It was the largest net gain since the second quarter of 2014 and the fourth quarter in a row in which Alberta’s population grew as a result of interprovincial migration, Rob Roach with ATB Economics reported.
University of Calgary economics professor Trevor Tombe pointed out the inflow was dominated by young people in their 20s and 30s.
Fascinating reversal of migration patterns for Alberta. From today's data, here's how net interprovincial migration to Alberta breaks down by age. Inflows dominated by young people. #ableg #cdnecon pic.twitter.com/KYNOlKCj86
— Trevor Tombe (@trevortombe) September 28, 2022
Blake Shaffer, an assistant economics professor at the U of C, shared a breakdown of Alberta’s population change going back to 1971.
It highlights the interprovincial population boom the province experienced in the early 2000s due to high oil prices, an abundance of jobs and overall strong economy.
Then, the trend reversed and there was an outflow of young people in recent years. Now, people are beginning to move to Alberta again.
Components of population growth in Alberta, quarterly, going back to 1971. pic.twitter.com/gi9CMmzwYQ
— Blake Shaffer 📊🇺🇦 (@bcshaffer) September 28, 2022
The province’s relatively affordable housing market is expected to help attract and keep young people. Although prices have risen, they’re nowhere near the astronomical growth seen in some Ontario and British Columbia markets.
The Alberta government said so far in 2022, the province has welcomed 15,208 people and over the past four quarters, 23,132 moved to the province from across the country.
“I really think what’s drawing people in is all that Alberta has to offer, from well-paying jobs to affordable homes to low taxes, and still the only province without a provincial sales tax — and then a high quality of living,” Jobs, Economy and Innovation Minister Tanya Fir said on Thursday.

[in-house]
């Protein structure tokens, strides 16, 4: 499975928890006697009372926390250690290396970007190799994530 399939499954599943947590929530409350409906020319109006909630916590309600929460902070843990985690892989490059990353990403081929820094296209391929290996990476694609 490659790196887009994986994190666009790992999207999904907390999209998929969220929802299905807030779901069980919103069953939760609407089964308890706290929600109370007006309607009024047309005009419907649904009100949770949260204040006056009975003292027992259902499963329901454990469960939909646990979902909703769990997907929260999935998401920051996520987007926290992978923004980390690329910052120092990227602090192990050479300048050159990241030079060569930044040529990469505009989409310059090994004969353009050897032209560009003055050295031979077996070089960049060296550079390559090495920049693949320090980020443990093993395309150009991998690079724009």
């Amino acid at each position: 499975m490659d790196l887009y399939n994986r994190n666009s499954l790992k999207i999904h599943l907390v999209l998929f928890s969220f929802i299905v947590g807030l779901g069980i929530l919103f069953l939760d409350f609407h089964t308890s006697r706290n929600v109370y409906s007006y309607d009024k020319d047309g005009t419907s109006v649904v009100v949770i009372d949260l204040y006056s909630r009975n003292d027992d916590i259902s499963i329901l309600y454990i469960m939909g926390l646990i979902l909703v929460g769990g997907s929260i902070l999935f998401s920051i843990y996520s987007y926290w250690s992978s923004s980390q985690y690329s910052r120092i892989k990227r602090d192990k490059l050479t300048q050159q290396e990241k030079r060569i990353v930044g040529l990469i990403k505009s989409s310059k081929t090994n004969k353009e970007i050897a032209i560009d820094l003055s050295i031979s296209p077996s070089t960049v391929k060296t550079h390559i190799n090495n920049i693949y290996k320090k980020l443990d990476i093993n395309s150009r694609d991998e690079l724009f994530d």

Fir also noted Alberta is hiring — and not just in the areas the province is typically known for.
“Not just in our traditional industries like oil and gas and tourism and agriculture and forestry, but we are seeing levels of diversification in Alberta like I’ve never seen in my lifetime,” she said.
“Emerging and growing fields like film and television, technology, aerospace and aviation, pharmaceuticals, manufacturing — so such a wide variety of of jobs that can bring people to the province regardless of their background.”
Fir said while Edmonton and Calgary are, perhaps not surprisingly, seeing an influx of new residents, there are jobs available across the province needing to be filled.
“Depending on where their skill set is or what industry they’re in, that’s the beauty of it as well — there are jobs from north to south, rural, urban, small towns, big towns,” she said.
“It’s not just one particular area.”
When it comes to people moving between provinces, the Statistics Canada numbers show Alberta posted the largest gain. Meanwhile, Ontario lost the most residents with a net outflow of 21,008 residents in the second quarter.
Ontario was also the main contributor to Alberta’s net gain with 6,281 more people moving from Ontario to Alberta than the other way around, the ATB summary said.
“With Alberta’s economy continuing to grow faster than most of the other provinces, positive net interprovincial migration is likely to continue over the second half of the year and into 2023,” Roach added.
Earlier this year, the province launched a large advertising campaign targeting skilled workers in Vancouver and Toronto, but both Fir and Tombe noted the “Alberta is Calling” campaign started after June 30, which is when the Q2 data ended.
“So I think the campaign is just going to continue to grow those numbers as we see more and more people come to Alberta where, again, they can have a well-paying job, afford a home, and be able to to have such a beautiful province with so many amenities so close to them,” Fir said.
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